Building American Cities Building American Cities: The Urban Real Estate Game
By Joe R. Feagin and Robert E. Parker
2002/06 - Beard Books
1587981483 - Paperback - Reprint - 330 pp.

A volatile story of social conflict that rends the very fabric of our society, but in the end gives shape to our urban centers.

Publisher Comments

Category: Real Estate

Of Interest:

Early American Land Companies: Their Influence on Corporate Development

Land Use Policy in the United States

One Hundred Years of Land Values in Chicago: The Relationship of the Growth of Chicago to the Rise of Its Land Values, 1830-1933

The Rise of the Community Builders

The startling story of how American cities emerge, grow, change, contract, decay, and become resuscitated. With keen insight, the authors analyze urban social processes, such as population migration to suburbia and the effect of foreign capital investment on U.S. real estate ventures. Examining patterns in the location, development, financing, and construction decisions of small and large corporations, the book looks at the interplay of industrial and development corporations with various levels of government. In addition to political aspects, it reflects on the social costs of unbridled urban growth and decline, pollution, wasted energy, congestion, and the negative impact on minorities. But above all, it is the story of people, powerful key developers such as Trump, Moses, Levitt, Reichmann, and Hines and the major role they have played in reshaping our cities, and courageous citizens who resisted some of their actions with tenacity and conviction. It is a volatile story of social conflict that rends the very fabric of our society and in the end gives shape to our urban centers.

From Book News, Inc.

A detailed analysis of how US cities are actually built, how they grow, decline, and how they are eventually structured. Treats the "new urban sociology" and the impact of global economic changes on US cities, including foreign investments in US real estate. Annotation copyright Book News, Inc. Portland, Or.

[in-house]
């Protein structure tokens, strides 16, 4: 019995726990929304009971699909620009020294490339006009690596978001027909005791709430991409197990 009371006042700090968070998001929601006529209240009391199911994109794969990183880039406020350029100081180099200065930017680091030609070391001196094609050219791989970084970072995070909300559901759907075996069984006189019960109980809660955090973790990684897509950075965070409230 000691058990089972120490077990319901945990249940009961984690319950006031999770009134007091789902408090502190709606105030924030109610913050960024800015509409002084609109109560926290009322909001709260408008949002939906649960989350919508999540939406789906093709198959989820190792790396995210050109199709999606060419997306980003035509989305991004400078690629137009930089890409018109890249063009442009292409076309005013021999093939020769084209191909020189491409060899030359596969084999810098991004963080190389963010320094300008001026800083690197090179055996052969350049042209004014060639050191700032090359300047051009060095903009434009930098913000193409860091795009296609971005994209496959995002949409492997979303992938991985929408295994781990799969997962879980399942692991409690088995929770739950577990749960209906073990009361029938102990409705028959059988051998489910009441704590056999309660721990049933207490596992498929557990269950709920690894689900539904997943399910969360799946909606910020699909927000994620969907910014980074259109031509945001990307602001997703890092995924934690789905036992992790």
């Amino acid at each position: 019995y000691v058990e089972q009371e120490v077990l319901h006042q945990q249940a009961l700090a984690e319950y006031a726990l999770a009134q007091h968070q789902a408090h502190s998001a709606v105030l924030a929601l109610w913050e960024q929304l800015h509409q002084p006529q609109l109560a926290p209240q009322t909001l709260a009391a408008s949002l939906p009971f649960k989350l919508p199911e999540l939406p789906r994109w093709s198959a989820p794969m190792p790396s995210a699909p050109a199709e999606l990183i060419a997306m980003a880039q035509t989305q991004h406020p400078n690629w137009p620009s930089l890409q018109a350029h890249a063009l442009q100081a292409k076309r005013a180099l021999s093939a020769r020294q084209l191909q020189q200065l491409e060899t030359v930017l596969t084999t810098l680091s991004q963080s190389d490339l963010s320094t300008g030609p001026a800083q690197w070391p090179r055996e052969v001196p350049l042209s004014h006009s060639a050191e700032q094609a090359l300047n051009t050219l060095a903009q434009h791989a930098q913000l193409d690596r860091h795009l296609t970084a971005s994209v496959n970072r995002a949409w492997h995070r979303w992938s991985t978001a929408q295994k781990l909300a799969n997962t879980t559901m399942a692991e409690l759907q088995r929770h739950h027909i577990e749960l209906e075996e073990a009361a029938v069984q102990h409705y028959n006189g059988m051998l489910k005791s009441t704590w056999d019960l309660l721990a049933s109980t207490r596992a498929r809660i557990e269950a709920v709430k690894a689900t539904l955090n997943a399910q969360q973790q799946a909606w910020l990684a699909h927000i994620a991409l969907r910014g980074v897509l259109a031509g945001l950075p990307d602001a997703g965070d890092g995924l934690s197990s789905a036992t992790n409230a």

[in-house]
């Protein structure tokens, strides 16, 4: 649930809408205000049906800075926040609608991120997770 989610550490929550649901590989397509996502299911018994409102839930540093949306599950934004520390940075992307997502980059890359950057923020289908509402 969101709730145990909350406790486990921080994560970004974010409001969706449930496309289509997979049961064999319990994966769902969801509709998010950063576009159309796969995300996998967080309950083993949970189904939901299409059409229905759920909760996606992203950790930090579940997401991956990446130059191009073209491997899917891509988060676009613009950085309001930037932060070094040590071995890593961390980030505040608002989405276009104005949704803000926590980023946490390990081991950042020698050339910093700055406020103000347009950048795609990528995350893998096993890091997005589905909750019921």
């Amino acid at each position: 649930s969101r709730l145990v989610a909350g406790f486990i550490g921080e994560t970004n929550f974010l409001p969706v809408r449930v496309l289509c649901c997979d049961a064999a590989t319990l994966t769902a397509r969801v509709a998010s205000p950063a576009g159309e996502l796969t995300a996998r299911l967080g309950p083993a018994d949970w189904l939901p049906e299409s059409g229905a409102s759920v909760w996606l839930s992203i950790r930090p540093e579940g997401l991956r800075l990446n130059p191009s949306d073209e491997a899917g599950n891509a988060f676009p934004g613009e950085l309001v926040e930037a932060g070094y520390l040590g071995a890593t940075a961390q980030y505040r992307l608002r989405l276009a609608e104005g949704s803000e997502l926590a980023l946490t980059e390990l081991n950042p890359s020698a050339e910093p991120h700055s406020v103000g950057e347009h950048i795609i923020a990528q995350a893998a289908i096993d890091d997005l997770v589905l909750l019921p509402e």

From Book News, Inc.

This reprint provides an astute, critical overview and analysis of urban development in the US. The volume's ten chapters include discussion of traditional market-oriented social science perspectives on cities and newer critical perspectives; the factors shaping American cities including corporate location decisions, developers and speculators, multiple-use projects, gentrification, auto use and highways, shopping centers, suburbs, and the government and urban development; and a final chapter on citizen protest. 

Joe R. Feagin earned a Ph.D. degree from Harvard University and has been a faculty member at the University of California and the University of Texas before moving to the University of Florida (Gainsville) in 1999 where he is the graduate research professor in Sociology. A major contributor to the debate on racism and discrimination and also urban real  estate matters in the United States, Dr. Feagin also served as scholar-in-residence at the U.S. Commission on Civil Rights. He is also a past president of the American Sociological Association.

Robert E. Parker (Ph.D. University of Texas) is currently a full professor of sociology at the University of Nevada, Las Vegas, where he has taught and researched since 1989. In addition to Building American Cities, he is the author of Flesh Peddlers and Warm Bodies: The Temporary Help Industry and Its Workers (Rutgers, 1994). He has authored approximately 65 other articles, chapters, and book reviews, most of which are in the areas of urban sociology and the sociology of work.

Preface xi